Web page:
U.S. Senate proposes new immigrant ranking plan as protestors march on D.C
Posted on July 18, 2013
In the midst of an anti-immigration march on DC today, the House is gearing up to review a new bill handed down by the Senate, and it would appear that United States Senate is, on paper, actually on the cusp of making some real headway on a terribly divisive topic. It’s no secret that the U.S. Senate has been harping on about immigration for the last several months.
Most recently, the Senate passed a bill that proposes to rank immigrants as a way to determine who should get access to U.S. citizenship. The plan uses a variety of qualifiers like job experience, education level, work record and family situation to determine who would be the best asset to the country. The idea being that the U.S. would take 250,000 of the top scorers each year and give them a green card.
If it passes the House, the proposed bill would go into effect in 2018. Today, the San Jose Mercury News is reporting the results of a trial run that was conducted by the Bay Area News Group. These results help cast a more human light on the proceedings while also providing lots of information on how this system might function in the real world.
The points plan has been called possibly, “the most dramatic reshaping and expansion of legal immigration in generations.” As explained, the goal of the system is to find an equitable way to maintain the United States’ open door policy while also insuring that we aren’t letting just anyone and everyone into the country.
The most obvious upshot to this plan is simple: by redirecting the emphases on immigration policy from time spent here and whether or not you have family here to more skill-based considerations, the United States is hoping to grab the best additions to our country out of the legions of potentials. That doesn’t mean that the new plan is skewed towards those that can, say, afford a U.S. education to begiindian-students-form-the-second-largest-group/n with. It does allow for those people who come to the country legally and work in unskilled jobs by taking into account things like work record, and the system doesn’t totally abandon the importance of having family in the States. It simply de-emphasizes them.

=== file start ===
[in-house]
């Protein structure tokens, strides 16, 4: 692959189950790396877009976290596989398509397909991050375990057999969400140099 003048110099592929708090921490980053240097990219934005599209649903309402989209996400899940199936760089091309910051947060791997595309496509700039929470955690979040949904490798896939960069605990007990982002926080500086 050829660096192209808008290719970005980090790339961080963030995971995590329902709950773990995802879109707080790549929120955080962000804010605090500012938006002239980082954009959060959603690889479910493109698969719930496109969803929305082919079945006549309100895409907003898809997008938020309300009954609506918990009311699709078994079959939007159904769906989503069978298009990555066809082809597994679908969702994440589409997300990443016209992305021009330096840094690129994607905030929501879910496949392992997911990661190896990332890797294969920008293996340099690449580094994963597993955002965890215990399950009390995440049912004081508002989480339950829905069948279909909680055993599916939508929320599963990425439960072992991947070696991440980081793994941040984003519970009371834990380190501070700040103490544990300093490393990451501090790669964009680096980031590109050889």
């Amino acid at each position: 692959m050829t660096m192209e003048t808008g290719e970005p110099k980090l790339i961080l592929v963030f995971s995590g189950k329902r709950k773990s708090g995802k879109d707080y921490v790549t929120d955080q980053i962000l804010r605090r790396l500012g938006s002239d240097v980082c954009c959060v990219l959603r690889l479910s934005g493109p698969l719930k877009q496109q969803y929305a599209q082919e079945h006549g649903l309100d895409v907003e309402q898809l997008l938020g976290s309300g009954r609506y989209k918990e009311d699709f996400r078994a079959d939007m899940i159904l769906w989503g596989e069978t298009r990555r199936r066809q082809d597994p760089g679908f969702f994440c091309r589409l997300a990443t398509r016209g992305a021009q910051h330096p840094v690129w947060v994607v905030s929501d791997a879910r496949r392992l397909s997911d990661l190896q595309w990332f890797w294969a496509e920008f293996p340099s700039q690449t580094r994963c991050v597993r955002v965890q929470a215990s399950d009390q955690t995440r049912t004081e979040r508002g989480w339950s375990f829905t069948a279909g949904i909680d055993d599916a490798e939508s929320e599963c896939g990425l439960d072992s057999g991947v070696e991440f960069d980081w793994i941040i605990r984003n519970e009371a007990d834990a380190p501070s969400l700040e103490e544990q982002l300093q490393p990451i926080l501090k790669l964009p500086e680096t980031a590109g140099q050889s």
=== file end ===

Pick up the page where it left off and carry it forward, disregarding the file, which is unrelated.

The new points plan also understandably favors those immigrants who have been in the country for the longest period of time. The Mercury News reports: “roughly half the points can only be accumulated through U.S. work experience” a stat which would seem to indicate that the new process favors those people who – despite their skills and expertise – have also demonstrated a willingness to work hard (remember, work record is a factor), assimilate (English-language expertise is also a factor), and genuinely just try to get along in a new country.
While it’s not the most compassionate way to go about things, it’s more level headed and fair-minded than the current system. To be honest, in a system as historically complicated and entrenched as the U.S. immigration process, compassion isn’t needed nearly as much as logic.
All that said, there are certainly a few odd conditions. For example, immigrants from countries that send applicants each year receive a bump in preference (in the article cited at the top, an applicant from Sweden received 5 more points than an applicant from Mexico simply because Mexico has more yearly applicants than Sweden). If the idea for the new points plan is to base citizenship on merit, then why does location factor in? Shouldn’t the U.S. Senate be searching for the best applicants regardless of where they come from?
Here’s another one to chew on. “The Senate bill would also grant an unlimited number of green cards for people who earn advanced U.S. degrees in science, engineering, technology or math.” That’s a pretty vague statement. It could mean that those foreign students who get a degree in one of the above topics would have a free pass to stay. Most likely however, it would just give them a leg up on their competition who, say, majored in Philosophy. I don’t think anyone would argue that the U.S. could use more scientists than philosophers. And, hey, if we can’t convince our own kids to show an interest in disciplines that move the world forward, let’s import the passion to exploit the expertise!
You can’t deny that the U.S. – even after the implementation of this program – still has a pretty liberal viewpoint on welcoming new citizens. Some of our lawmakers might seem a little conservative in that regard, what with talking about walls and such, but the laws on the books are still more in favor of inclusion than exclusion and that’s not something a lot of countries cannot claim.
There’s still a bunch of fighting to be done on this topic as the House weighs in, but it’s mildly comforting to know that the Senate can occasionally work together to put out something we can all fight about.
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